Darling-Hammond, L., & Richardson, N. (2009). Research review/teacher learning: What matters? Educational Leadership, 66(5), 46-53.


Feiman-Nemser, S. (2001). Helping novices learn to teach: Lessons from an exemplary support teacher. Journal of Teacher Education, 52(1), 17-30.


Kennedy, M. M. (2016). How does professional development improve teaching? Review of Educational Research, 86(4), 945-980.


Ping, C., Schellings, G., & Beijaard, D. (2018). Teacher educators' professional learning: A literature review. Teaching and Teacher Education, 75, 93-104.

 

Publications in/about the Region


Gong, Y., MacPhail, A., & Guberman, A. (2021). Professional learning and development needs of Chinese university-based physical education teacher educators. European Journal of Teacher Education.


Goodwin A. L., & Low, E. L. (2021) Rethinking conceptualisations of teacher quality in Singapore and Hong Kong: A comparative analysis. European Journal of Teacher Education, 44(3), 365-382.


Lam, B. H. (2015). Teacher professional development in Hong Kong compared to Anglosphere: The role of Confucian philosophy. Psychology, Society and Education, 7(3), 295-310.


Lee, S. S., Seow, P., & Jang, H. (2020) Teacher learning from a socio-cultural lens: A case of Singapore. Asia Pacific Journal of Education, 40(4)533-551.


Ping, C., Schellings, G., Beijaard D., & Ye, J. (2021) Teacher educators’ professional learning: perceptions of Dutch and Chinese teacher educators. Asia-Pacific Journal of Teacher Education, 49(3), 262-281.


Zhang, S., Zhao, W., & Cao, Y. (2021). Toward sustainable professional development: An investigation of informal interactions among Chinese mathematics teachers. Frontiers in Psychology.

 

HKU Research and Resources


Centre for the Enhancement of Teaching and Learning (n.d.). Learning lab. The University of Hong Kong.


Faculty of Education. In-service teacher education programme. (INSTEP). The University of Hong Kong.


Kwo, O., & Fung, D. (2014) Liberated to learn: Teacher education as transformation of relationships. Education as Change, 18(1), 47-61.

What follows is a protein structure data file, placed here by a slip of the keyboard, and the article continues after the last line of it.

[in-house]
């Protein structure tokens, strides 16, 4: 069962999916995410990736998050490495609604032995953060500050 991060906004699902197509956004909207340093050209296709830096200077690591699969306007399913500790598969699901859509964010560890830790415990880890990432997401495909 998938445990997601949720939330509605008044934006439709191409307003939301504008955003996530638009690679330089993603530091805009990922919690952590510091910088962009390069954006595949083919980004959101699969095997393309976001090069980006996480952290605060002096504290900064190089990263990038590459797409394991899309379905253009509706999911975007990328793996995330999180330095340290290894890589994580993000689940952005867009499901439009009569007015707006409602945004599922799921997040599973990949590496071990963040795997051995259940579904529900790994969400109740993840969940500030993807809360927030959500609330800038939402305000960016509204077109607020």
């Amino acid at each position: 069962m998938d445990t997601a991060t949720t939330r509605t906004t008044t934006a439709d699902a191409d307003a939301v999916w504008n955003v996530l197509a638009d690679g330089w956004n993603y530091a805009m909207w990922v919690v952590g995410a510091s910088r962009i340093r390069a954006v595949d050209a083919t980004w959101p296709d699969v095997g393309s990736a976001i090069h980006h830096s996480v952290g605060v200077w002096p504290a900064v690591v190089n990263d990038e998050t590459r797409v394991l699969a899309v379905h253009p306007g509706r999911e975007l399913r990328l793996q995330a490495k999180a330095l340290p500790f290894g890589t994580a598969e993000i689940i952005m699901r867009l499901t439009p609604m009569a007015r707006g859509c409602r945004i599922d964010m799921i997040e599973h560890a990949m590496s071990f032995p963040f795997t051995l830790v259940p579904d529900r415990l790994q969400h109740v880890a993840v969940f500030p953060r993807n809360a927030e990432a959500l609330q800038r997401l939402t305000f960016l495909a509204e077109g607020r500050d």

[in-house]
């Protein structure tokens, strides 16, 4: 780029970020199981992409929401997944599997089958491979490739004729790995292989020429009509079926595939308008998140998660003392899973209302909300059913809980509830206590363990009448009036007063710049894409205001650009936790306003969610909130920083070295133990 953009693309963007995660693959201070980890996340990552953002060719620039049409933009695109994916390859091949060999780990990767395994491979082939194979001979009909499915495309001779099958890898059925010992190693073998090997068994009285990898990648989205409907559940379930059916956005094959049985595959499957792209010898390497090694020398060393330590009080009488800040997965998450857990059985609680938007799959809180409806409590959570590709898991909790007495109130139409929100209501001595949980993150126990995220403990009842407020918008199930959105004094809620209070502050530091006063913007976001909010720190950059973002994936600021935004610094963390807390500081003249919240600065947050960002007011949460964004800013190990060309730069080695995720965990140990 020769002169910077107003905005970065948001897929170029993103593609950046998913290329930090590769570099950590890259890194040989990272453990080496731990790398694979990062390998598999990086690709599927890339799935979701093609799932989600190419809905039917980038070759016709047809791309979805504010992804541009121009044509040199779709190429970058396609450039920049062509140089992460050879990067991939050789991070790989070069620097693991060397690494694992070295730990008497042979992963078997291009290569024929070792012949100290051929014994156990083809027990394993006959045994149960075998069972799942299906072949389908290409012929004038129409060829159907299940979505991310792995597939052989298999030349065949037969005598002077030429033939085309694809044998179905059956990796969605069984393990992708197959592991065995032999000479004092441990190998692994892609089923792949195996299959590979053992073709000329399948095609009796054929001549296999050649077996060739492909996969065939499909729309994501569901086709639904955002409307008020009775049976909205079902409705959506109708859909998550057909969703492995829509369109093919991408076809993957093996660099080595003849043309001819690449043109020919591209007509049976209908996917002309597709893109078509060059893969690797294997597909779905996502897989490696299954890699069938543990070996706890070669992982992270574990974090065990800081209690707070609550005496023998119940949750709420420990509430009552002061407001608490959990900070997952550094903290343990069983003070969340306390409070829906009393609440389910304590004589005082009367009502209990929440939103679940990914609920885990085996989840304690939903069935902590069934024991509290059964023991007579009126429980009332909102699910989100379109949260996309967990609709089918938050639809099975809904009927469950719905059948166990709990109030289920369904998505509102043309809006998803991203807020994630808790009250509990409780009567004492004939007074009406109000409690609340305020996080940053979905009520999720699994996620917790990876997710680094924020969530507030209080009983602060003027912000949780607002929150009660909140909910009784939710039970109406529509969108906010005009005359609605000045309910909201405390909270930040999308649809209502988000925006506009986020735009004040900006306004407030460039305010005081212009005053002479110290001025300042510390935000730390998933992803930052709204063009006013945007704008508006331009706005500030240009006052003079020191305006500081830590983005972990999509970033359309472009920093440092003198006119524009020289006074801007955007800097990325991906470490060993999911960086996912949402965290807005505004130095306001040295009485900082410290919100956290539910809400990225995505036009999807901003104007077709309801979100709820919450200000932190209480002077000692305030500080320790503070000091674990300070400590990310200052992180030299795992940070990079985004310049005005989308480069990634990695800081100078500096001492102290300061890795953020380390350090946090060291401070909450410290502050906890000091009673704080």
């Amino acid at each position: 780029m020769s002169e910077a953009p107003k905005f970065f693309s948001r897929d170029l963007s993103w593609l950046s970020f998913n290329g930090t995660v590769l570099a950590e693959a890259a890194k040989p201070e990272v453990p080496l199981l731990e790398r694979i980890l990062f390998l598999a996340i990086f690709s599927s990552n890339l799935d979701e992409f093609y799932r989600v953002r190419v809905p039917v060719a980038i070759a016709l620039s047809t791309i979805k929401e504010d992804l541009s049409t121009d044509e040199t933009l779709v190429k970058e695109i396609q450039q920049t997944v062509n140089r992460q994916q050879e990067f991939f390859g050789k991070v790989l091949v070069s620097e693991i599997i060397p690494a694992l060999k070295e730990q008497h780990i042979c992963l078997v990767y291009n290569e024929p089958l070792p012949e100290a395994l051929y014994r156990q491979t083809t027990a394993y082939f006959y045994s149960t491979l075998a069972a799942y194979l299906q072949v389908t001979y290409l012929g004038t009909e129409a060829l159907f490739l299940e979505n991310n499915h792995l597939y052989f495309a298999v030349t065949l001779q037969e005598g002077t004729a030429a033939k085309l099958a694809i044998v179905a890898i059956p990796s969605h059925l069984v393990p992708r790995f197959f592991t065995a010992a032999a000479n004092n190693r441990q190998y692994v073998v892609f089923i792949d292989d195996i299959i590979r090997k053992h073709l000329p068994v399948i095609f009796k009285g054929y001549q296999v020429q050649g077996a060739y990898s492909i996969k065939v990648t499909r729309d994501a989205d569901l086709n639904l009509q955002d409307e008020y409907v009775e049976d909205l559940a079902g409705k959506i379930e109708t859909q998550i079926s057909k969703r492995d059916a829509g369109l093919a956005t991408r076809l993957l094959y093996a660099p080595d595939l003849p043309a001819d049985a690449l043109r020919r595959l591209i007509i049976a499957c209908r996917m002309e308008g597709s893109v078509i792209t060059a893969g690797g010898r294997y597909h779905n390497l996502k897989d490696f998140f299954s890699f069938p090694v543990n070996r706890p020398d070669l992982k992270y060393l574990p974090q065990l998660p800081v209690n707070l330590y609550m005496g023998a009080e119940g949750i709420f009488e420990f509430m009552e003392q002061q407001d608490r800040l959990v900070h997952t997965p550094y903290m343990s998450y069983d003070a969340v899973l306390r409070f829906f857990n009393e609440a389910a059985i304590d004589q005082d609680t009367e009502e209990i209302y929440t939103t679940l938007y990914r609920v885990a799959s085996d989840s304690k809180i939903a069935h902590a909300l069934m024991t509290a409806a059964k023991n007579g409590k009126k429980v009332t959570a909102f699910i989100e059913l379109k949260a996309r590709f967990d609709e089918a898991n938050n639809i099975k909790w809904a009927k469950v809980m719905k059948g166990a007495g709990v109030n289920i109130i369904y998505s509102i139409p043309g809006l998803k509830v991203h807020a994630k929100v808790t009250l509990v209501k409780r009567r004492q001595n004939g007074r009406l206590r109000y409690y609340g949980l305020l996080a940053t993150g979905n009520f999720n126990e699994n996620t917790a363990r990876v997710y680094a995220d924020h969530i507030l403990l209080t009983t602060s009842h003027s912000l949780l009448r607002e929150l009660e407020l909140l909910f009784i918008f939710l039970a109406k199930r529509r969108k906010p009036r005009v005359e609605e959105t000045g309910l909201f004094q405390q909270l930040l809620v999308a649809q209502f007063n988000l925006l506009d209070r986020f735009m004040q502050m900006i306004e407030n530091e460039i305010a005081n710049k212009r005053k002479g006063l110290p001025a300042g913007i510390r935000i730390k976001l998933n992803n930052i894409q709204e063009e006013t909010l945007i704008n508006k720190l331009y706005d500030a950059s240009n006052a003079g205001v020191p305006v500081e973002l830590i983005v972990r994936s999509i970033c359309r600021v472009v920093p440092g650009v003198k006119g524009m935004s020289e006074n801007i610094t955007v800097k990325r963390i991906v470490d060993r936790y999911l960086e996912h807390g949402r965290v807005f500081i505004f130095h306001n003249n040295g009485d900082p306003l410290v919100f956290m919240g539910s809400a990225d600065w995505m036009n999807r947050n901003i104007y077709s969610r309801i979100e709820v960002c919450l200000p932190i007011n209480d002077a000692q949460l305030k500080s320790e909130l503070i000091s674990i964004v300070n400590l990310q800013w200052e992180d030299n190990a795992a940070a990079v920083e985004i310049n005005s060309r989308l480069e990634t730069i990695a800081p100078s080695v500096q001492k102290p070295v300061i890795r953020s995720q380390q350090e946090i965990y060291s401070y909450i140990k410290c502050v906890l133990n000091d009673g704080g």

Yang, Y., & Rao, N. (2021) Teacher professional development among preschool teachers in rural China. Journal of Early Childhood Teacher Education, 42(3), 219-244.

 

School Examples


British Council. (n.d.) The Hong Kong Jockey Club Charities Trust British Council core skills for life programme.


Committee on Professional Development of Teachers and Principals (COTAP). (n.d.). Sabbatical leave scheme for professional development of teachers and principals.


Education Bureau (2020, June 14) Continuing professional development of teachers.


Hong Kong Institute of Educational Research. The Chinese University of Hong Kong.


Kowloon True Light School. (n.d.) Professional development.

 

Internet Resources


Websites


Learning Forward. (n.d.). Standards for professional learning.


Organisation for Economic Co-operation and Development (OECD). (n.d.). Teacher professional learning (TPL) study.


UNESCO Office Bangkok and Regional Bureau for Education in Asia and the Pacific (2016). Teachers in the Asia-Pacific: Career progression and professional development.


YouTube Videos

Dylan Wiliam. (2020, April 21). Leading teacher learning communities.


EduSkills OECD. (2021, July 9). Teachers' professional learning in Wales - OECD Education.


Blog Posts


Cannon, J. (2019, May 30). How to sustain the momentum of professional learning. Scholastic EDU.


Chanter, C. (2021, August 17). To create professional learning that lasts, tap into the power of design and practice. Scholastic EDU.


Kaufman, L., & Rothstein, S. (2021, July 14). Taking control of your professional growth. Edutopia.


Zarrow, J. (n.d.) 5 Strategies for better professional development. Teachthought.

 

Extended Readings


Borko, H., & Klingner, J. (2013). Supporting teachers in schools to improve their instructional practice. Teachers College Record: The Voice of Scholarship of Education, 115(14), 274-297.


Darling-Hammond, L. (2017). Teacher education around the world: What can we learn from international practice? European Journal of Teacher Education, 40(3), 291-309.


Goodwin, A. L., Roegman, R., & Reagan, E. M. (2016). Is experience the best teacher? Extensive clinical practice and mentor teachers’ perspectives on effective teaching. Urban Education, 51(10), 1198-1225.


Kennedy, M. M. (2019). How we learn about teacher learning. Review of Research in Education, 43(1), 138-162.


Loughran, J. (2014). Professionally developing as a teacher educator. Journal of Teacher Education, 65(4), 271-283.


Meirink, J. A., Meijer, P. C., & Verloop, N. (2007). A closer look at teachers’ individual learning in collaborative settings. Teachers and Teaching, 13(2) 145-164.